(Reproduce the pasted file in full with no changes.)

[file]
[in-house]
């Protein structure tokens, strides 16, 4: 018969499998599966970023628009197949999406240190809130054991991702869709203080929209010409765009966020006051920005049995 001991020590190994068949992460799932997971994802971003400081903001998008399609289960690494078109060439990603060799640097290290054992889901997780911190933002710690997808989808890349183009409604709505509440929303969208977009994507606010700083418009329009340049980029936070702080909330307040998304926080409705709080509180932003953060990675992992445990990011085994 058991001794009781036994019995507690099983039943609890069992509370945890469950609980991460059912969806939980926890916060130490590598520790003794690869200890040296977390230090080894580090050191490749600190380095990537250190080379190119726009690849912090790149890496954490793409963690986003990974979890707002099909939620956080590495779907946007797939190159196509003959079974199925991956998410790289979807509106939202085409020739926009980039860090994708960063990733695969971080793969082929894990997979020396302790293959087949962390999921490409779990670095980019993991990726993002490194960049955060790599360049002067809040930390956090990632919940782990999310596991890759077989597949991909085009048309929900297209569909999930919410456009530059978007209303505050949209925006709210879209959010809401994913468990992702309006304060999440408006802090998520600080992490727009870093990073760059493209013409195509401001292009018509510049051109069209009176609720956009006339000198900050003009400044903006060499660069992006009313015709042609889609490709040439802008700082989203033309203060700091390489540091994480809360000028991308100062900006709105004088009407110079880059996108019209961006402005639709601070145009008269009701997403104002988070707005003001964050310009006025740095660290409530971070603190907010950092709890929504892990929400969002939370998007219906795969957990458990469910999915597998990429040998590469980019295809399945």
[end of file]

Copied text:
[in-house]
């Protein structure tokens, strides 16, 4: 018969499998599966970023628009197949999406240190809130054991991702869709203080929209010409765009966020006051920005049995 001991020590190994068949992460799932997971994802971003400081903001998008399609289960690494078109060439990603060799640097290290054992889901997780911190933002710690997808989808890349183009409604709505509440929303969208977009994507606010700083418009329009340049980029936070702080909330307040998304926080409705709080509180932003953060990675992992445990990011085994 058991001794009781036994019995507690099983039943609890069992509370945890469950609980991460059912969806939980926890916060130490590598520790003794690869200890040296977390230090080894580090050191490749600190380095990537250190080379190119726009690849912090790149890496954490793409963690986003990974979890707002099909939620956080590495779907946007797939190159196509003959079974199925991956998410790289979807509106939202085409020739926009980039860090994708960063990733695969971080793969082929894990997979020396302790293959087949962390999921490409779990670095980019993991990726993002490194960049955060790599360049002067809040930390956090990632919940782990999310596991890759077989597949991909085009048309929900297209569909999930919410456009530059978007209303505050949209925006709210879209959010809401994913468990992702309006304060999440408006802090998520600080992490727009870093990073760059493209013409195509401001292009018509510049051109069209009176609720956009006339000198900050003009400044903006060499660069992006009313015709042609889609490709040439802008700082989203033309203060700091390489540091994480809360000028991308100062900006709105004088009407110079880059996108019209961006402005639709601070145009008269009701997403104002988070707005003001964050310009006025740095660290409530971070603190907010950092709890929504892990929400969002939370998007219906795969957990458990469910999915597998990429040998590469980019295809399945």